The number of deaths from a surgical admission in Western Australia has reduced considerably over the past two decades, according to the Western Australian Audit of Surgical Mortality (WAASM) report released today by RACS.

The report provides detailed data across the seventeen years since the audit’s inception. The data shows that the number of deaths per 100,000 population dropped from 34.7 per 100,000 in 2002, to 21.2 per 100,000 in 2018.This is a relative decrease of 38.9 per cent in the rate of deaths per 100,000 population over the past seventeen years.

Audit Clinical Director, Mr James Aitken said the reduction highlighted the value of the audit.

“The audit is an educational process that provides an independent appraisal of the care provided and informs and educates surgeons, hospitals and the WA Department of Health which leads to continuous improvement. For example, this report documents the increased adverse impact of obesity as a risk factor. Decreasing obesity is a major focus identified by the Government of Western Australia’s Sustainable Health Review.

“This year’s report is slightly different to previous reports in that it has compared data from every year since the audit commenced. I think the results speak for themselves and demonstrate that we are achieving exactly what we set out to do,” remarked Mr Aitken.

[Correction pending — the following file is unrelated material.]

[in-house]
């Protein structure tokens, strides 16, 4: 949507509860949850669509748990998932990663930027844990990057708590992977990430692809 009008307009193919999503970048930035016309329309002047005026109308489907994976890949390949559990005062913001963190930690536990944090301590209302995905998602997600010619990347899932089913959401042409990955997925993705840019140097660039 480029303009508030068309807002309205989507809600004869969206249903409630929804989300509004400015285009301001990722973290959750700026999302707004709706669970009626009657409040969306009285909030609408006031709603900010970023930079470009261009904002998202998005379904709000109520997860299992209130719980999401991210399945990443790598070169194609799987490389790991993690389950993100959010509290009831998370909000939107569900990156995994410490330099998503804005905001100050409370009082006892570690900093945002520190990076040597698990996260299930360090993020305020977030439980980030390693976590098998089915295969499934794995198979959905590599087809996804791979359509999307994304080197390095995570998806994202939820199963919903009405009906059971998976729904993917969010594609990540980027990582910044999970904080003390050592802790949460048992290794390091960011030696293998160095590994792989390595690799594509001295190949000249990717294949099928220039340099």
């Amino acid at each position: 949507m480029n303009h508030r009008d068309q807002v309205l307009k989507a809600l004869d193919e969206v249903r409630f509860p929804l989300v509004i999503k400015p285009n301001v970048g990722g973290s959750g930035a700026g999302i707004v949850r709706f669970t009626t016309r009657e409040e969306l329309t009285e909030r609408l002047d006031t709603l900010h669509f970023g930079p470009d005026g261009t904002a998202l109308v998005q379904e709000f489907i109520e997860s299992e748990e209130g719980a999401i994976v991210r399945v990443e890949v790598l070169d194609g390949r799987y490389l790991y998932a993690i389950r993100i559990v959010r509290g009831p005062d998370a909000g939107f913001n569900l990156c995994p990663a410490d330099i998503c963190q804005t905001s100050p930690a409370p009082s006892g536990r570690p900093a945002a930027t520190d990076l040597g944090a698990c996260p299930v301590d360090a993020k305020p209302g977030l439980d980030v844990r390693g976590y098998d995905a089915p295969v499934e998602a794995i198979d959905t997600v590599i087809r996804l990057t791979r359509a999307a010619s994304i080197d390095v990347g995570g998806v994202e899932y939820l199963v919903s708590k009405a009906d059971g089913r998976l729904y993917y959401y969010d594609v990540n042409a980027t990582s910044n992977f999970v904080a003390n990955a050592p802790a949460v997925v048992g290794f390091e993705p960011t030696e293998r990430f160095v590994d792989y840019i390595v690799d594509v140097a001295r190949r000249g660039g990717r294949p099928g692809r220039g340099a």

The WAASM was the first audit of its kind in Australia when it was initially piloted in 2001 under the management of the University of Western Australia. In 2005, management of the WAASM transferred to the RACS, with funding provided by the state government.

Audits now take place in every Australian state and territory and have continued to evolve and improve over time.

“Western Australia was the first state to introduce a mortality audit and with the national audit, Australia now has a unique process in which it has been a global leader  for a number of years. It is an excellent example of how a relatively modest investment can lead to considerably improved outcomes. It is to the great credit of the audit staff, the surgeons, RACS and the ongoing support of successive governments that we have been able to achieve what we have,” stated Mr Aitken.